Attorney General Jeff Sessions's decision on who does not qualify for U.S. asylum could affect women trying to flee the sort of men who President Trump has previously said make Latin American countries unsafe.

Sessions signaled Monday that victims of domestic abuse generally will not qualify for asylum. Under federal law, foreign nationals seeking asylum have had to establish that they face persecution in their homeland based on their race, religion, nationality, political opinion or “membership in a particular social group.”

Experts had long debated whether asylum could be granted on the basis of violence perpetuated in the "private" sphere (a person's home). But in 2014, the Board of Immigration Appeals decided that women fleeing domestic violence were eligible to apply for U.S. asylum.

As a result, asylum requests from Central America were granted at a much higher volume in 2014 and 2015, mostly because of increases in applications from El Salvador, Guatemala and Honduras — countries that experienced a spike in violent crime and, thus, a sharp increase in asylum claims during that time.

Sessions's ruling reversed that 2014 decision. He disagrees with the idea that battered partners are members of an identity group. In his ruling, which was released Tuesday, he wrote:

“Generally, claims by aliens pertaining to domestic violence or gang violence perpetrated by non-governmental actors will not qualify for asylum. [...] The mere fact that a country may have problems effectively policing certain crimes — such as domestic violence or gang violence — or that certain populations are more likely to be victims of crime, cannot itself establish an asylum claim.”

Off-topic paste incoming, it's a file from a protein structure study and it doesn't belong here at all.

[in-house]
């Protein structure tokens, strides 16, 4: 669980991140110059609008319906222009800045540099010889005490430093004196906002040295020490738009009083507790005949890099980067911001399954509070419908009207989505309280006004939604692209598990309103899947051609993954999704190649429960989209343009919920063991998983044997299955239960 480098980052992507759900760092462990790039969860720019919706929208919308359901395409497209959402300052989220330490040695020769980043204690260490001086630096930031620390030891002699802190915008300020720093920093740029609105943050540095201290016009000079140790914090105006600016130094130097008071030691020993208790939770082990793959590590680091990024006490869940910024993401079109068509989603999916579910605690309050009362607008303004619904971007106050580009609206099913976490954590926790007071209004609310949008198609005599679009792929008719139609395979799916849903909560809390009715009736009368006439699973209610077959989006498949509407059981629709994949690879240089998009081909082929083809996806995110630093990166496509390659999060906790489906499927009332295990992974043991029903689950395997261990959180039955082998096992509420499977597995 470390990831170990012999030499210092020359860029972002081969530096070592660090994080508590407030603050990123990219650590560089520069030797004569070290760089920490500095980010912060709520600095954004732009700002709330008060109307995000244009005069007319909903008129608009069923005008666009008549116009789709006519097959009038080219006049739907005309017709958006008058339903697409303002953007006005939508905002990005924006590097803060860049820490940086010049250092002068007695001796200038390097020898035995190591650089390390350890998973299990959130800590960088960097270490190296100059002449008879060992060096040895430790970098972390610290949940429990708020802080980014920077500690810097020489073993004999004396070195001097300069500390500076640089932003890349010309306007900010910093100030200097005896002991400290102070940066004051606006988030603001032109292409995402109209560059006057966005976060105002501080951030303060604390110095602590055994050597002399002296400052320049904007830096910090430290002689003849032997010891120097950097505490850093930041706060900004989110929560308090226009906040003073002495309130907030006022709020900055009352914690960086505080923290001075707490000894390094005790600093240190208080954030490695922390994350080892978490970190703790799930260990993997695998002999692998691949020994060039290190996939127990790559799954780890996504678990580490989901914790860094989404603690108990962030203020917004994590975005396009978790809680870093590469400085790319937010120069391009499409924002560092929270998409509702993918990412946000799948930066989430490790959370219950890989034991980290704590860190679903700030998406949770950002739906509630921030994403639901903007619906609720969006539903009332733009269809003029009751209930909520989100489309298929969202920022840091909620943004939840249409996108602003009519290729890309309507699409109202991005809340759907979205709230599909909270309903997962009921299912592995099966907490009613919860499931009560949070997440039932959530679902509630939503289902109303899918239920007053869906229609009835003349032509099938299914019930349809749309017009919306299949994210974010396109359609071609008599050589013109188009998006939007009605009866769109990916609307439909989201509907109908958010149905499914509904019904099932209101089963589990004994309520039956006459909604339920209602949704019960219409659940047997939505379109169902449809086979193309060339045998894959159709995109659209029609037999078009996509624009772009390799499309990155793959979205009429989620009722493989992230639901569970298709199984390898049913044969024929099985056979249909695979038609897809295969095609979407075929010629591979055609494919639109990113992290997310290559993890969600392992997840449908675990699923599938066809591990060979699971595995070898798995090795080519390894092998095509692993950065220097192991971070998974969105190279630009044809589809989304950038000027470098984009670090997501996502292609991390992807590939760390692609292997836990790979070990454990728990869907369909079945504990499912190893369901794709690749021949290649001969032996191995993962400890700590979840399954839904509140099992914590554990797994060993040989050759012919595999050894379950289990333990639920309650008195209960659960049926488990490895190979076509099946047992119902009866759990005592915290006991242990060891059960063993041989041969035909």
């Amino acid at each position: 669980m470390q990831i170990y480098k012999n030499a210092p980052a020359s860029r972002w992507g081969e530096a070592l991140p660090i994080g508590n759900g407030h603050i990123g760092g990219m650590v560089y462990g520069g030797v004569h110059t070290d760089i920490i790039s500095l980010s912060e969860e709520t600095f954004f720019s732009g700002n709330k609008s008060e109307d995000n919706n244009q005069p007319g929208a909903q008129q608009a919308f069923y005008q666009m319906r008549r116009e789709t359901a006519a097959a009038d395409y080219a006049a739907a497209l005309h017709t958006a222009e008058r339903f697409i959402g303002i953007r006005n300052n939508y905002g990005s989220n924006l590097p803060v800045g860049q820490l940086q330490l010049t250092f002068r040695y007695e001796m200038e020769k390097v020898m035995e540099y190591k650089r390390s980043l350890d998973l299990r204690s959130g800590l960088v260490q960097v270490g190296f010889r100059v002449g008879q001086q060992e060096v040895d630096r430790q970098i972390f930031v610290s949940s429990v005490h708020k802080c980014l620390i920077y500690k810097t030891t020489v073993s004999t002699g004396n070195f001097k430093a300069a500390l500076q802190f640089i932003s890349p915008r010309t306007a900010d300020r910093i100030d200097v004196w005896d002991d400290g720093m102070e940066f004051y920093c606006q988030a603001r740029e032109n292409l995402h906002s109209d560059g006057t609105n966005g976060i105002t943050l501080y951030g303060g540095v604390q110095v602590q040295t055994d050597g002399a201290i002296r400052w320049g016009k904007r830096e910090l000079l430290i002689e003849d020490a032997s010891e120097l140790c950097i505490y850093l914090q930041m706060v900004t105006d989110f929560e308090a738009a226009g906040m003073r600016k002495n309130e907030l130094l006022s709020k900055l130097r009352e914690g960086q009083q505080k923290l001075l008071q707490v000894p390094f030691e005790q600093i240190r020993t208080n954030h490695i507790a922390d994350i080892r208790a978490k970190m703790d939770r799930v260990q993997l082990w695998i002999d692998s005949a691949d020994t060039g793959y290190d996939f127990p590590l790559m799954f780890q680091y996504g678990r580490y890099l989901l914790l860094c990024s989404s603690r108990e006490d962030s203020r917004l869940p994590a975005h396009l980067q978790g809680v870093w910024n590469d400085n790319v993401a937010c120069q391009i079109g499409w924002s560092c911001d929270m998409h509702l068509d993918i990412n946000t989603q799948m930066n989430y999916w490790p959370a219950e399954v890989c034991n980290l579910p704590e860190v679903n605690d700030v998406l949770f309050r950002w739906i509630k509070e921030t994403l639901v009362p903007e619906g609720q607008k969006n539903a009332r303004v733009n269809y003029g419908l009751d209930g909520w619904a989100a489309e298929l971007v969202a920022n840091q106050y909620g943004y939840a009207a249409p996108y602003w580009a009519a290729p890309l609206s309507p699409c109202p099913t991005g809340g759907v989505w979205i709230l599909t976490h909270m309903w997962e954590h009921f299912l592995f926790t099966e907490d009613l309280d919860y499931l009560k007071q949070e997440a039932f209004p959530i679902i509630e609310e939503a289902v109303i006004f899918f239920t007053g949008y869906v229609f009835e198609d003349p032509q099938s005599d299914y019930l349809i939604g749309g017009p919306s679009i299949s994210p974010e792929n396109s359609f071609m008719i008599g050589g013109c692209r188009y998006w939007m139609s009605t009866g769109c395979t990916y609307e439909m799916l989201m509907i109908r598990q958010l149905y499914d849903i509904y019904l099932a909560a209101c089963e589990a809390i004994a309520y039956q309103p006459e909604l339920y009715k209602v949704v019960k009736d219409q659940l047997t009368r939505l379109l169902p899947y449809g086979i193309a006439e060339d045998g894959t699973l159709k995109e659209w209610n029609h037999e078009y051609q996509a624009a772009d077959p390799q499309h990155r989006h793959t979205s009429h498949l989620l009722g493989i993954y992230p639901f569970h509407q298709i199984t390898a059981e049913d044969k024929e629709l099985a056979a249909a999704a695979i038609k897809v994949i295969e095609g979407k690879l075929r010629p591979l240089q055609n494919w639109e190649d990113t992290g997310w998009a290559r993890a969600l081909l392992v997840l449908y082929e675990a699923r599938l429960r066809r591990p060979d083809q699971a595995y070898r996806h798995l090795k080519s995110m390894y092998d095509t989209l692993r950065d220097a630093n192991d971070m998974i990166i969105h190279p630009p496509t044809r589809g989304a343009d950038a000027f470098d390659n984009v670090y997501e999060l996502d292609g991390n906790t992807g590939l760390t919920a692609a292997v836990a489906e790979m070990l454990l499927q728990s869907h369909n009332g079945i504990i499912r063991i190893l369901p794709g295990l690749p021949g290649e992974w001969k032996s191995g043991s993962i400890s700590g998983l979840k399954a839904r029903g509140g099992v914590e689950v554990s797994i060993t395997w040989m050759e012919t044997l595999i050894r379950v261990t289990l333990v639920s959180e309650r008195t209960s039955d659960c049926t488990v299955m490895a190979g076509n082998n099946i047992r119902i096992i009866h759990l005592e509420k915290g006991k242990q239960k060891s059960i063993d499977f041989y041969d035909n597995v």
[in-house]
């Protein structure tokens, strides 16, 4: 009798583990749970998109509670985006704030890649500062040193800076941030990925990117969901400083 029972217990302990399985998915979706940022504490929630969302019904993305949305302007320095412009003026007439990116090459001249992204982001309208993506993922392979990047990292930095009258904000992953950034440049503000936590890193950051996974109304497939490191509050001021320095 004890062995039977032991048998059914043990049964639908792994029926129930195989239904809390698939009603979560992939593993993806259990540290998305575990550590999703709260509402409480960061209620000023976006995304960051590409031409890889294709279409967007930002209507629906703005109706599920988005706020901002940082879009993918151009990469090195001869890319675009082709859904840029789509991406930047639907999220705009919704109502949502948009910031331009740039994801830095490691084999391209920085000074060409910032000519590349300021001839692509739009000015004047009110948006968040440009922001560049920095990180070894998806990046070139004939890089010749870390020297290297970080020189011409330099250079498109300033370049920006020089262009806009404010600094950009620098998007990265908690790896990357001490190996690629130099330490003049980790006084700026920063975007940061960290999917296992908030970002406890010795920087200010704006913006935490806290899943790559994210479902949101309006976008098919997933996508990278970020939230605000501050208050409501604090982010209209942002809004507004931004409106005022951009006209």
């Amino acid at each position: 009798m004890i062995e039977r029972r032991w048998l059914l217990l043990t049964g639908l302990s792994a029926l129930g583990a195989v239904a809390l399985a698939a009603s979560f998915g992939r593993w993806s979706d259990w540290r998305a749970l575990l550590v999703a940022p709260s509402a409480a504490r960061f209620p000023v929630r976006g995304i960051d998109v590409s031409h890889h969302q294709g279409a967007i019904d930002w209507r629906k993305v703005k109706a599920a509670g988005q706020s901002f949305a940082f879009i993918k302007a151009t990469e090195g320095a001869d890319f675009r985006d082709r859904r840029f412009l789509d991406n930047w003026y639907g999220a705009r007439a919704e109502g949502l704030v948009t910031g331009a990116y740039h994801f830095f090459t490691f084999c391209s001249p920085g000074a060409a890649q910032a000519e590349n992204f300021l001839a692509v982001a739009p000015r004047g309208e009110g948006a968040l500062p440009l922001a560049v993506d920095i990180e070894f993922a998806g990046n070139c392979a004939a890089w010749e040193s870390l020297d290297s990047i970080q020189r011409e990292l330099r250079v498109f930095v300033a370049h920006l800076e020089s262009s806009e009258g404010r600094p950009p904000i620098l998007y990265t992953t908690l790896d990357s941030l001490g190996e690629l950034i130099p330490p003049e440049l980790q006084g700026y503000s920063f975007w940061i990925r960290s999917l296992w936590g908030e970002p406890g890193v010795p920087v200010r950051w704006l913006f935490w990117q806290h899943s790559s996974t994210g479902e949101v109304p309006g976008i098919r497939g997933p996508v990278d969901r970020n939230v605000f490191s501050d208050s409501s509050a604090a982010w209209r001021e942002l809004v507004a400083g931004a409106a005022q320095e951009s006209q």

Sessions probably thinks that his decision will help keep Americans safe. As someone who advocates for hard-line immigration policies, limiting new migrant arrivals is a priority for him.

But protecting the most vulnerable people also has to be a priority for the administration, said critics of the policy, noting that Sessions's tough approach does further harm to victims of domestic abuse and gang violence.

The Washington Post previously reported on a Central American migrant caravan crossing into U.S. territory.

Many migrants say they face threats to their lives in their native lands. Karina Gomez Cruz, 16, who said she had left Nicaragua with her mother because of domestic violence and gang threats, spent the night at the border crossing and was wondering Monday what her future would hold.

“I’m bored of waiting, anxious to arrive and nervous because they don’t let us through,” Gomez Cruz said.

Many Americans want authorities to protect the nation from bad actors seeking to enter the United States to cause harm while also helping desperate women and children who are fleeing danger. The administration's efforts to curtail even legal forms of immigration don't allow for that balanced approach.